“What rushes to me are the private moments, on the back of the boat at times with him having a glass of wine, or at dinner,” Loomis said. “Or in his office, he’d tell a story and every story ended up with a little gem that you could take away, whether it was related to our work or it related to our life. He had a lot of great experiences and he had a lot of adversity that he had to overcome, and he was very generous about sharing his experience and with that comes the wisdom.

“He was a New Orleanian through and through. He was so in love with the city and in love with the things that New Orleans and Louisiana have to offer. Loyalty and integrity, and the little details – just people parking in the right spot at the office at times – he paid attention to the details. All these different things come to mind when you think about Mr. B. Missing that is what makes us all sad.

“The lives of me and my entire family are changed forever. He believed in me, and he believed in me at times when things weren’t going well. He always was encouraging when things weren’t going well for me personally, and then he’d always have a good way of putting a foot to my rear when things were going well and saying, hey, we’re not settling for this. I couldn’t even begin to describe how much this man has meant to myself, my family and really, future generations of my family.”

Lauscha said he was hired by Benson as a 28-year-old auditor, who Benson took a flier on and was allowed to be the team’s chief financial officer.

“It’s been tough, it’s been a lot of memories,” Lauscha said. “I’ve worked for him and I’ve been at his side virtually every day for the last 20 years. He meant so much to me. He was a mentor, friend, a colleague, advisor and my boss, as well. He was an outstanding man.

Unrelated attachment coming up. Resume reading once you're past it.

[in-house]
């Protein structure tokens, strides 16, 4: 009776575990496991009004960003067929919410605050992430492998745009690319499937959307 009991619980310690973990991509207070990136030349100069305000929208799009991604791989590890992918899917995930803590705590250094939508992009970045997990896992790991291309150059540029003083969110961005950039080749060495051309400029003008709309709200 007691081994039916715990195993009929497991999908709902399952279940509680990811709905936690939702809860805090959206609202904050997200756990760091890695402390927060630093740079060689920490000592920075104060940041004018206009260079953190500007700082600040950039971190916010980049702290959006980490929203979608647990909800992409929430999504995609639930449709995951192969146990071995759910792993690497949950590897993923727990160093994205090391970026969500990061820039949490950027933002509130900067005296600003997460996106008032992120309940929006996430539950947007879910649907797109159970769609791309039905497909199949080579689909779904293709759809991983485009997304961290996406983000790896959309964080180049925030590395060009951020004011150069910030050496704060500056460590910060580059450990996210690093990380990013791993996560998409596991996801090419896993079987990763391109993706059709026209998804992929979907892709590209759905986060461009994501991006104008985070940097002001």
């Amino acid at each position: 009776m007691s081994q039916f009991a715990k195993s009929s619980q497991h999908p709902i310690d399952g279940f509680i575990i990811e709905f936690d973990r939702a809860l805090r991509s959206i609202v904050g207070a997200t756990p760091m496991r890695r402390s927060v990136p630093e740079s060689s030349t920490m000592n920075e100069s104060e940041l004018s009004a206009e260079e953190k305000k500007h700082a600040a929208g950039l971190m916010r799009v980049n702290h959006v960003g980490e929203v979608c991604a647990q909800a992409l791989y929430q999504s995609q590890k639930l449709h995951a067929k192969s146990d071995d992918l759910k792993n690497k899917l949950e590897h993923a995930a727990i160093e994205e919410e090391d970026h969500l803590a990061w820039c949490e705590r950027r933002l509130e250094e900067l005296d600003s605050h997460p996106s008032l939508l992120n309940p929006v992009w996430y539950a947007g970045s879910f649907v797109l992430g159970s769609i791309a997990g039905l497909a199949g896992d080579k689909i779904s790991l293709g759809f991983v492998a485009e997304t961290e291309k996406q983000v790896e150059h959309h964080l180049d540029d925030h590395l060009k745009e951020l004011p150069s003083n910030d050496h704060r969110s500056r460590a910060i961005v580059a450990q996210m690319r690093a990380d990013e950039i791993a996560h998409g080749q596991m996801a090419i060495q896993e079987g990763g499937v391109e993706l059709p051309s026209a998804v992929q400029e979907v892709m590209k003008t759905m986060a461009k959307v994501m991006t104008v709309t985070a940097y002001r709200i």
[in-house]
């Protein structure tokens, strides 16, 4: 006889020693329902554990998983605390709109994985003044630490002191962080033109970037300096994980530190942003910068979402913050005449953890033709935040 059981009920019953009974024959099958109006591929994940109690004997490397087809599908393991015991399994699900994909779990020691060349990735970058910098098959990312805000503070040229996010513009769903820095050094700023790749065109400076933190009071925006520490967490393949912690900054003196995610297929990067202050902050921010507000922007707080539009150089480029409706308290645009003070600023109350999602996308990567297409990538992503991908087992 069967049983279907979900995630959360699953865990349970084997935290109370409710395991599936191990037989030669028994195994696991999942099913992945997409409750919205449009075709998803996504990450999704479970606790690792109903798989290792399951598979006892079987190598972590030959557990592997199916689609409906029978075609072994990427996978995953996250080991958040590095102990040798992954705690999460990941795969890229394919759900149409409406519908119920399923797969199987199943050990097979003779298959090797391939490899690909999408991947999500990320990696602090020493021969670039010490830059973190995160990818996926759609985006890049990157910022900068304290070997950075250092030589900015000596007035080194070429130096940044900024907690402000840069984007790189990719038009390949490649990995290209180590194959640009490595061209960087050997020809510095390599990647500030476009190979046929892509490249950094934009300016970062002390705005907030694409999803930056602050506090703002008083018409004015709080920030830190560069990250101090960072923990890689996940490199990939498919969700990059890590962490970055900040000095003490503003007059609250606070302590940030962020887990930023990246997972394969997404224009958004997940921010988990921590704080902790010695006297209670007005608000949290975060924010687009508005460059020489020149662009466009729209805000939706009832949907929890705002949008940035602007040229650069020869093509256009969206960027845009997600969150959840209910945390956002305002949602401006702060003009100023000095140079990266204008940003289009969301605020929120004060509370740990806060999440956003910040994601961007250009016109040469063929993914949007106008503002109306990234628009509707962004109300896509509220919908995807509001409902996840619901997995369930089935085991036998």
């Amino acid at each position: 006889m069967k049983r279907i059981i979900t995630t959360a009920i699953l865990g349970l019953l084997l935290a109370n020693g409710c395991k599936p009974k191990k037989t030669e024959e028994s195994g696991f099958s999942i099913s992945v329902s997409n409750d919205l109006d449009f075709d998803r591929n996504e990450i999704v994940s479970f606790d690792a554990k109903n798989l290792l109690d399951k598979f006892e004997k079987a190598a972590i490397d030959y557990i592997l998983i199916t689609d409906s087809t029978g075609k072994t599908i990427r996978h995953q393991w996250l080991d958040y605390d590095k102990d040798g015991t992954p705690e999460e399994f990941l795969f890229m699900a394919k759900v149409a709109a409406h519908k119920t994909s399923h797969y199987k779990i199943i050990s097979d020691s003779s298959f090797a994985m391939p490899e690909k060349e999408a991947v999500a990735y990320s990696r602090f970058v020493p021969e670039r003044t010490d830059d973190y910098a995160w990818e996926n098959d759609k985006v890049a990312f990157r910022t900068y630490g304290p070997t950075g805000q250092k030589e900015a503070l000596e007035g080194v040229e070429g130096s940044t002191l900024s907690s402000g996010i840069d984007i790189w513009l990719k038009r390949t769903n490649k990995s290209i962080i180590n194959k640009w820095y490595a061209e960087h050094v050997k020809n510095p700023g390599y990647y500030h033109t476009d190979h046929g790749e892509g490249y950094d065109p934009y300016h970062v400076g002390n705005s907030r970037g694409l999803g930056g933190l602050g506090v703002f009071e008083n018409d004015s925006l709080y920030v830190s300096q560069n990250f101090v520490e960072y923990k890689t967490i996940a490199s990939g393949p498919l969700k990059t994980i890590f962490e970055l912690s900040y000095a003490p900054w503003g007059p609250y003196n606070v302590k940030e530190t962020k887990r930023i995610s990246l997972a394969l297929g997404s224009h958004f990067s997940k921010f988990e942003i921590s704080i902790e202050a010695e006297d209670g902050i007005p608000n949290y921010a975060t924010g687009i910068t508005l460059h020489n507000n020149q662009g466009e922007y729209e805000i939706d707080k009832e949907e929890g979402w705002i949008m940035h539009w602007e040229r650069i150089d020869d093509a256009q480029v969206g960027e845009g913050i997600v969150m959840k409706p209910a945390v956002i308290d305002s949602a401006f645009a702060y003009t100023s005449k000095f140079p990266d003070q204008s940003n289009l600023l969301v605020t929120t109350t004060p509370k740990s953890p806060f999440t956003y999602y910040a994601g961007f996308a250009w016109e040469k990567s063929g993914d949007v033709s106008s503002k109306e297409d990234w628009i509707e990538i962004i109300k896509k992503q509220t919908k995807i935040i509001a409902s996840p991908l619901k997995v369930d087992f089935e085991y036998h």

“Unfortunately, a lot of people never get to see a side of him that I got to see, which was he was so giving, and loving, and caring for the city. Usually, regardless of what the big question was, the answer was always rooted in, ‘What does it mean for the city and the fans and the franchise?’ ”

Among those who came to pay respect was Hall of Fame linebacker Rickey Jackson, a Saints’ second-round draft pick in 1981 who spent the first 13 years of his career with New Orleans. Jackson was on the roster when Benson bought the Saints in 1985.

“He did a lot for the city,” Jackson said. “He kept the Saints here. They might have left like some of the other teams did.

“He meant a whole lot to me. I played here with him and he took care of me. Anything I asked him for, he gave to me.

“He’s No. 1, because if you look at the Saints, they’re No. 1. So you’ve got to put him as the No. 1 savior for this city. You’ve got the Pelicans. He did a whole lot. He’s got the beer, the Cadillac dealership, the Mercedes dealership. He’s No. 1 in this city, in this state, really, for keeping Louisiana going.”

The recollection of Benson, too, will keep going.

“I think his legacy is that of a man of faith, a man who worked very, very hard,” Aymond said. “He was born poor, could not afford to go to a Catholic school, and someone gave him a scholarship. His legacy is that he gave of himself 100 percent to everything that he did, and he also did it in a spirit of generosity, and also a spirit of sincerity.

“He leaves us with a legacy of a man committed, dedicated, and built up the city in a way that few people could do.”